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MOSCOW — Russia on Saturday ordered 23 British diplomats to leave the country within a week, escalating a diplomatic crisis after a former Russian spy and his daughter were poisoned with a military grade nerve agent on British soil.

The order came days after Prime Minister Theresa May of Britain expelled the same number of Russian diplomats and called off high-level contacts between the two governments.

The Russians also ordered the closing of the British Council, a cultural and educational organization, in Russia, and revoked permission for the British consulate general in St. Petersburg.

May said Saturday that the UK may take further actions against Russia but did not elaborate.

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The Russian announcement came after the British ambassador, Laurie Bristow, was summoned to the Foreign Ministry in Moscow on Saturday morning.

In a statement, the Foreign Ministry cast Russia as the aggrieved party, asserting that Russia was acting “in response to the unfounded accusation against the Russian Federation for what happened in Salisbury.” It added, “The British side is warned that, in the case of further actions of an unfriendly character toward Russia, the Russian side reserves the right to take other answering measures.”

The Kremlin delayed its response for three days until a day before national elections on Sunday, for which President Vladimir Putin has campaigned while casting himself as a defender of Russia against Western aggression.

The spy, Sergei V. Skripal, and his daughter, Yulia Skripal, were found unresponsive on a park bench in the cathedral city of Salisbury, England, after being attacked on March 4. British officials said the lethal nerve agent, Novichok, had been created in the Soviet Union in the 1970s and ’80s.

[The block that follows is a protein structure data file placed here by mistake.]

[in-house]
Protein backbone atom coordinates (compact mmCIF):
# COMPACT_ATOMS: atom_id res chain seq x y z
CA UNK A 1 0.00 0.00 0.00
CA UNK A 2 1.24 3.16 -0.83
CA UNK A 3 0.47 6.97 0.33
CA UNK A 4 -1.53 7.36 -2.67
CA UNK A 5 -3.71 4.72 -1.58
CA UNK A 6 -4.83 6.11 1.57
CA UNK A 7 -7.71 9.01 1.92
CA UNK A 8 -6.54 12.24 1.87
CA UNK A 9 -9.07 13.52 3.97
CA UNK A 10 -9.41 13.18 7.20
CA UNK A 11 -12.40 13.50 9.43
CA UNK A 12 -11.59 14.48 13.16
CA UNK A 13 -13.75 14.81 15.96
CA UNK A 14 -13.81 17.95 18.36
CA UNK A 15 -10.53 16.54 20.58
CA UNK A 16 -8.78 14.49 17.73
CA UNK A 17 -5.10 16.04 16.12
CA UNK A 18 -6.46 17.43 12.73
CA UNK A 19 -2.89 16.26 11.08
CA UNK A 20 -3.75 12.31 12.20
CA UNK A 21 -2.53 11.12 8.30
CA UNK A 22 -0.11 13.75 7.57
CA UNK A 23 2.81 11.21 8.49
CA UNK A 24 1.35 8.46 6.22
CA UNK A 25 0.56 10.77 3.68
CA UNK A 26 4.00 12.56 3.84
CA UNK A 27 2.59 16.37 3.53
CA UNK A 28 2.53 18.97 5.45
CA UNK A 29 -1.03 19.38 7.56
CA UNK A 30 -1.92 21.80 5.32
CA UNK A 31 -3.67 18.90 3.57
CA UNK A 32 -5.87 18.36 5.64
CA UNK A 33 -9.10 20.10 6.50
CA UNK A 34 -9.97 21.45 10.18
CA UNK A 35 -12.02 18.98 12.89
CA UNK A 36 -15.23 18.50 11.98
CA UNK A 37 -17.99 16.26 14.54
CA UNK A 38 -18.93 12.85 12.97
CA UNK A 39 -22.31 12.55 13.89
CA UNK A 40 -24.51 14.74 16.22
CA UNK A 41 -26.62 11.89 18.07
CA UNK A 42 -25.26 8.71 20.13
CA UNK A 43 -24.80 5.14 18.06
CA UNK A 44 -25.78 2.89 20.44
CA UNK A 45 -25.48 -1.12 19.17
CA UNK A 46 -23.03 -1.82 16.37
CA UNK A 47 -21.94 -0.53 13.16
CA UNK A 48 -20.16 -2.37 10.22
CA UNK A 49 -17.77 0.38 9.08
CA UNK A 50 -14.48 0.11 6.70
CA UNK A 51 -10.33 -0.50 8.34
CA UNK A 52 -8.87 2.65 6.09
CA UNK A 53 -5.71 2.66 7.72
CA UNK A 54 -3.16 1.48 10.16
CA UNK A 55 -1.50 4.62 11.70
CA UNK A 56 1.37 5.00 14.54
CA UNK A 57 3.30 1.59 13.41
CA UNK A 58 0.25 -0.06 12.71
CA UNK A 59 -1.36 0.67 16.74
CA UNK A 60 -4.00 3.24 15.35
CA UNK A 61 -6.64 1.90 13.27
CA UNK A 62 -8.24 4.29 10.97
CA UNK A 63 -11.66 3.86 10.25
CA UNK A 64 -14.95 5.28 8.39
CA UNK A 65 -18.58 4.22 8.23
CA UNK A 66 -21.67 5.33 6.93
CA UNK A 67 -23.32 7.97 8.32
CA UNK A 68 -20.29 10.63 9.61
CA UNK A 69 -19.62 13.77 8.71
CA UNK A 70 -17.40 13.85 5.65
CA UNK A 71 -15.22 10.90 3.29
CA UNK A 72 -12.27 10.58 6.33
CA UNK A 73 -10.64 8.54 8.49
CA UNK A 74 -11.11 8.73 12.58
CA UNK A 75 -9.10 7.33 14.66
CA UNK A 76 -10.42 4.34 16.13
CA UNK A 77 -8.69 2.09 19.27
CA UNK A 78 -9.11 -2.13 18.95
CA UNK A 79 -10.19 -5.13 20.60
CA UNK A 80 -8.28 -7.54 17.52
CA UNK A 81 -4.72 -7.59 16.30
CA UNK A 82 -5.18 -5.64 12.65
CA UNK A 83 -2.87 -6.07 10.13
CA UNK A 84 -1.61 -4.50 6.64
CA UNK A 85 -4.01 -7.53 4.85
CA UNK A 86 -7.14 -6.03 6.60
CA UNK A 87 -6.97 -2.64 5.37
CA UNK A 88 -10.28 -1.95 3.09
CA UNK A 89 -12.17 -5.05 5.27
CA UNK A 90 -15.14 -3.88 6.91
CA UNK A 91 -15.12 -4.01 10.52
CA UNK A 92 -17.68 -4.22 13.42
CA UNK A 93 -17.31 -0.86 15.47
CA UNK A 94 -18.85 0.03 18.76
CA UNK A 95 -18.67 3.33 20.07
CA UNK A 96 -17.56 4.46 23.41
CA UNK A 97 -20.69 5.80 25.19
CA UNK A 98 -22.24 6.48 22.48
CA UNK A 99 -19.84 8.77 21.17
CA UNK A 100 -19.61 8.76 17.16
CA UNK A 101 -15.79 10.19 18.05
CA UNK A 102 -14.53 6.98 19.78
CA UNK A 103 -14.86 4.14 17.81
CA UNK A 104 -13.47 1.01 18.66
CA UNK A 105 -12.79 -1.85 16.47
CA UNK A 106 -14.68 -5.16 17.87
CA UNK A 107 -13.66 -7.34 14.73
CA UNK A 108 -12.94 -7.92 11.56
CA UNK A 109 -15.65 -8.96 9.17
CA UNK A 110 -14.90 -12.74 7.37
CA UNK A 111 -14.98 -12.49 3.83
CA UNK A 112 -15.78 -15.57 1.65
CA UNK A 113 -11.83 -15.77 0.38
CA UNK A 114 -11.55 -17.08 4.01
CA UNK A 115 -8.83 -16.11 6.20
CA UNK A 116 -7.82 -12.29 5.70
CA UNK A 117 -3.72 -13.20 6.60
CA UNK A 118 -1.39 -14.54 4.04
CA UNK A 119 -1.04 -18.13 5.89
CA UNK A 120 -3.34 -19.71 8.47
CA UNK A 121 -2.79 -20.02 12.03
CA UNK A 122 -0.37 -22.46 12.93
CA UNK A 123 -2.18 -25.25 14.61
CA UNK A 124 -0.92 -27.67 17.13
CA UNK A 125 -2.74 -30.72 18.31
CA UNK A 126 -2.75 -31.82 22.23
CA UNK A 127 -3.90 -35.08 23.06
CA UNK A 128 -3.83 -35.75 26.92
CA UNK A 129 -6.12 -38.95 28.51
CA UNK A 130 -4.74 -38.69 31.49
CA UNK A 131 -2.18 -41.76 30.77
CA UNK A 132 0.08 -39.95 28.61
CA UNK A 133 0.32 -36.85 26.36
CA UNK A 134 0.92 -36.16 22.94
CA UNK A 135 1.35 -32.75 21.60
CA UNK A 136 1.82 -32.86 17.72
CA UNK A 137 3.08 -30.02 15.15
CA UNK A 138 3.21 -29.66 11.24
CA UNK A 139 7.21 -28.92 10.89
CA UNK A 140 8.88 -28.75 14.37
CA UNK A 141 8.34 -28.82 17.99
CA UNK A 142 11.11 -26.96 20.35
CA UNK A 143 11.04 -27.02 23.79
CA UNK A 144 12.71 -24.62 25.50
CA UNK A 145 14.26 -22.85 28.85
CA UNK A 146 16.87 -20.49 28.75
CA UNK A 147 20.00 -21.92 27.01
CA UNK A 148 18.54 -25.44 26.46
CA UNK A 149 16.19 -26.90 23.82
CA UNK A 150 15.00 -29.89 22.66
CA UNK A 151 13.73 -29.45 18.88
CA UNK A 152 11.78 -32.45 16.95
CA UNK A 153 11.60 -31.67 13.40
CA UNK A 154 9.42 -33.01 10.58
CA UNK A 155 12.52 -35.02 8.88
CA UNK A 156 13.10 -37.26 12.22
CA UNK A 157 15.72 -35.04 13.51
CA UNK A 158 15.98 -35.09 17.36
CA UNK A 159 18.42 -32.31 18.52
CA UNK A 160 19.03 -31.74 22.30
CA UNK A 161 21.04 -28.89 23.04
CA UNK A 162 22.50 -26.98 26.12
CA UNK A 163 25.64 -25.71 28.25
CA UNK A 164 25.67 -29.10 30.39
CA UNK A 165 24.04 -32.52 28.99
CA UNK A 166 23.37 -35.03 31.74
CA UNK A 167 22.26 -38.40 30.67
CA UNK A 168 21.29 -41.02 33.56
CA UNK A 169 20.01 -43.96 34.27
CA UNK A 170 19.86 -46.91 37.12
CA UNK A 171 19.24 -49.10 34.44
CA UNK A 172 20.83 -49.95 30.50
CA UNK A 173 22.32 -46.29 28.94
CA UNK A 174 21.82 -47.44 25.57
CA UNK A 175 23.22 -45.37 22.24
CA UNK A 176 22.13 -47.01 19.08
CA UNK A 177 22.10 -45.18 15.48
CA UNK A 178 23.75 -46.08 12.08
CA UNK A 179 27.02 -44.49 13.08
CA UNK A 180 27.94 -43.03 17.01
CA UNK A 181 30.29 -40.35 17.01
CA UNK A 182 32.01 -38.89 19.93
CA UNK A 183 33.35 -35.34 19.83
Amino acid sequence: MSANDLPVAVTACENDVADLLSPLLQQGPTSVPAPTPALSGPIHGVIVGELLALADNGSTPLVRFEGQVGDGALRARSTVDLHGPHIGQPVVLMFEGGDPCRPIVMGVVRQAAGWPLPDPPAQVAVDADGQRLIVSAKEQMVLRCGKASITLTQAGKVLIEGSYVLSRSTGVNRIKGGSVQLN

The Kremlin has flatly denied any involvement in the attack, even as state television announcers have pointedly referred to the poisoning as a warning to traitors.

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The case has roiled relations between the two countries, with Britain announcing that in addition to other measures, no ministers or members of the royal family would attend the World Cup hosted by Russia this summer.

Bristow, the British ambassador, told journalists in Moscow on Saturday, “We will always do what is necessary to defend ourselves, our allies, and our values against an attack of this sort.”

The crisis, he added, “has arisen as a result of an appalling attack in the United Kingdom, the attempted murder of two people using a chemical weapon developed in Russia and not declared by Russia” with the Organization for the Prohibition of Chemical Weapons, as is required by treaty.

The tit-for-tat expulsions were the second such episode after geopolitically-related poisonings in Britain.

After the British government blamed a Russian agent for adding a lethal dose of the radioactive element polonium-210 to tea sipped by Alexander V. Litvinenko, a former Russian Security Service officer, Britain expelled four Russian diplomats in 2007, and Russia responded in kind.

In December 2016, the Obama administration expelled 35 Russian diplomats in retaliation for Moscow’s meddling in the US presidential election that year. Russia, in turn, ordered the United States to cut its diplomatic presence in Russia to the same level as Russia’s in America, a reduction of about 700 positions, though these included support staff.

This time, Britain’s swift response seems to have played into the hands of Putin in domestic Russian politics.

Putin has cast himself as the protector of a country besieged by outside forces. In interviews last week, he described previously undisclosed decisions he had made in tense moments during his long tenure as commander in chief.

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